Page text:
frequency than at Polar. There is a break from the falloff in |S̄| in the mid-frequency bands, ~0.11 Hz, which correspond to the frequencies of the ionospheric Alfven resonator [Lysak, 1991,
1993]. S in these frequency bands is roughly evenly divided between upward and downward
going. This is consistent with the wave power in these frequency ranges being dominated by
local resonance enhancement making meaningful direct comparison with the signals at Polar at
these frequencies impossible. Finally, also in contrast to Polar, there is a significant amount,
~80%, of earthward directed S in the highest frequency bands.
Comparing magnitudes of |S̄| and S̄ in the low-frequency bands indicate a loss of ~70% (~90%)
in |S̄| and ~40% (~80%) of S̄ in the 5-20 mHz (25-100mHz) band from Polar to FAST. The
9
resulting average reflection (R) and dissipation (D) coefficients in this low-frequency range are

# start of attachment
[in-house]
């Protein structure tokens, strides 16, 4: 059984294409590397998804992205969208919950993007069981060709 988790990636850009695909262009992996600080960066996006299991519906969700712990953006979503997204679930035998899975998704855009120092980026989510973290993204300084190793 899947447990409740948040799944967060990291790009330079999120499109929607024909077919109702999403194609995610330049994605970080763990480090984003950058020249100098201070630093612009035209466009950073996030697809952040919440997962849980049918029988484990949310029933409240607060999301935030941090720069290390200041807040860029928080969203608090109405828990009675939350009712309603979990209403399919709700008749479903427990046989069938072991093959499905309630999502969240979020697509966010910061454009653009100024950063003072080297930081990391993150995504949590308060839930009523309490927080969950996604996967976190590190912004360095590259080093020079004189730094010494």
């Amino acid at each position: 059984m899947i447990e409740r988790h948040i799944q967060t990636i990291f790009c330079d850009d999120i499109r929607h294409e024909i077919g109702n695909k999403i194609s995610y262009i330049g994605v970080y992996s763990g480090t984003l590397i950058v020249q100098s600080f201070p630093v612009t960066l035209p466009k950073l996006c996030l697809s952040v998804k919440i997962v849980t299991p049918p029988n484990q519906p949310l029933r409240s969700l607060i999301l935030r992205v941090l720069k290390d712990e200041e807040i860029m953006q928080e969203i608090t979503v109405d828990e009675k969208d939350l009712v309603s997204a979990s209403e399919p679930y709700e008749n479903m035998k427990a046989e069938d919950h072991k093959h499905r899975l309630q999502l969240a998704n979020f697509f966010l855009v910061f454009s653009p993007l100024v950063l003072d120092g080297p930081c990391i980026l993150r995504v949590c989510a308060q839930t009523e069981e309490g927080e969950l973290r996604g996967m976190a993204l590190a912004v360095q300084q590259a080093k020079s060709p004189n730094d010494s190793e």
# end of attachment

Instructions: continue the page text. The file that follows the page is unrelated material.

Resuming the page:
plotted in Figure 4. The dissipation is split between the portion above and below FAST, AF and
BF respectively. These results are generally consistent with frequency response predicted by the
model of Strelsov and Lotko [2003, Figure 12]. The major discrepancy between our results and
those presented by Strelsov and Lotko [2003, Figure 12] are the larger value of DBF resulting in a
corresponding decrease in DAF, particularly in the lowest frequency band. This discrepancy may
be the result of the combination of FAST’s altitude being higher than the low altitude boundary
of the anomalous resistivity region used in Strelsov and Lotko’s model and the effects of a